My Ethics: Part 2

This is seriously just the second half of my draft, at 1,000 words total so far it’s a bit on the long side so I thought I should try to spread this whole system out a tad.  So continuing from the first part, found just before this one.

One can begin to see that children in some way, understand this work required for a caring relationship, those little drawings and gifts that children early on attempt to make for their parents as an example.  There is an understanding and a socialization that caring requires certain work and that gifts are an appropriate way of showing and promoting caring.  Then children start interacting with others.

When this interaction starts they are again taught that caring is important, they learn to show friendship, trust, make gifts for each other etc. etc. etc.  They learn to care about the other children and adults in their community and identifying them.  For a long time this is about as far as one would necessarily have to go in raising a child, but we live in a different world now which has different requirements: the children begin schooling.

Now, in broader respects children are sent to school and learn to identify their nation, they learn to identify others that are in some way related to them such as other English people, other French people, other people who are members of their extended community.  They learn they have to care for these peers in some form, they have favorites of course but they are all their own in a way and fellows.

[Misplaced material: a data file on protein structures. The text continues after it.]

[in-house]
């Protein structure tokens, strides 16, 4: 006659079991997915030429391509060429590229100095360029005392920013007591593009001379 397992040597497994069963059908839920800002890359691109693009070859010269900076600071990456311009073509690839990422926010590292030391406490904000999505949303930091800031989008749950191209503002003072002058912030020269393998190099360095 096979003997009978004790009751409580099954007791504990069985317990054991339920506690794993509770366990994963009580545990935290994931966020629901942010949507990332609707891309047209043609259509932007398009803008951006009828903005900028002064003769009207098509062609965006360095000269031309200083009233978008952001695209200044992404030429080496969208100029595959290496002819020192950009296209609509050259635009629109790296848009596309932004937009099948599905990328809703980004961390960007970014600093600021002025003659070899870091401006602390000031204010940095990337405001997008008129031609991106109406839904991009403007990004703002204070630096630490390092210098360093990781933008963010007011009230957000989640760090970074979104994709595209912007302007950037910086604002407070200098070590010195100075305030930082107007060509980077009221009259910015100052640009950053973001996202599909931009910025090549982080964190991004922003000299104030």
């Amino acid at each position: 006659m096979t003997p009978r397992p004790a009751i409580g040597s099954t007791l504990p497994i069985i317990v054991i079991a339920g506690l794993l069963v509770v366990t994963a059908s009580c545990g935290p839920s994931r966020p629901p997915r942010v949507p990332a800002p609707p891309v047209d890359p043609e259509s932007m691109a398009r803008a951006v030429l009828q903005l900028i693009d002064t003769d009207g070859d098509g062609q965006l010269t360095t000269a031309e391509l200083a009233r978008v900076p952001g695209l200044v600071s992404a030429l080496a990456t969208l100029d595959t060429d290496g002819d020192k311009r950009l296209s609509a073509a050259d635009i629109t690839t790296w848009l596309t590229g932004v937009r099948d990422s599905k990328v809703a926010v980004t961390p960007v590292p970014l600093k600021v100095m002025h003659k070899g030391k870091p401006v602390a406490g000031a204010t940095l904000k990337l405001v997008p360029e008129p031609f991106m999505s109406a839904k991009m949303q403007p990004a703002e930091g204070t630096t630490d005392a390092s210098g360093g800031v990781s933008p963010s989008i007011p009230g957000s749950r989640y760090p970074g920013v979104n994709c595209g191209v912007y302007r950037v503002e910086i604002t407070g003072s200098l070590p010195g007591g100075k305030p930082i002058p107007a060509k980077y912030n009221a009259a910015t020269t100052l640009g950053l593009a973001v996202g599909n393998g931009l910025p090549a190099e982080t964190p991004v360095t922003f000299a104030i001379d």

If it stopped here (as it used to), we have serious and bad consequences: slavery, terribly devastating wars, brutality on scales we do not usually see, cannot fully comprehend nor imagine.  If one learns to only identify their “kind” their “nation” and not anything more it becomes really easy to view others as less than human and one’s own kind as higher.  At this point though it becomes hard to consider “care,” it’s just not a concept that lends itself to easily being expanded and recognized at this point.  This is where those virtues that children have been taught and socialized with come in handy.

Consider the virtues, generally they are things that relate to being a good person, good citizen/member of a community or anything similar to that.  Also it is generally assumed it seems that you cannot really be a good person in a vacuum.  Think about a good person though what is it you think of?  Not just a charitable, benevolent person that’s just a nice guy.  But they have a personality there is something memorable to them and you want to be with them, they are simply fun people to be with.  Aristotle deals with this a bit more specifically, for example when he talks of humor.  Someone who can’t tell or at least take jokes is not nearly as easy to care for or be around to have a relationship with.  They also know how and when to put in the proper efforts for relationships, if they make mistakes even.

Humans do make mistakes, simply.  Even this incredibly good person who you spend time with, notice another thing though: when this person makes a mistake, you are “just” to them through being understanding of their mistake and their situation, you care back to them and show it through appropriate gifts etc and being understanding and supportive etc. when the good person makes a mistake.  You are being impartial with regards to yourself, say the good person forgot something to show that they care for you at an appropriate time (birthday for example I guess).  You remain impartial and understand that they had other duties or things to worry about and you are fair to them through acknowledging they make mistakes and cannot possibly do everything at once, unless of course you are hanging out with God on a regular basis, that is a slightly different story.  You care enough about your relationship and your friend that you are willing to be fair to mistakes made by either party.  Rationality comes in for this also.

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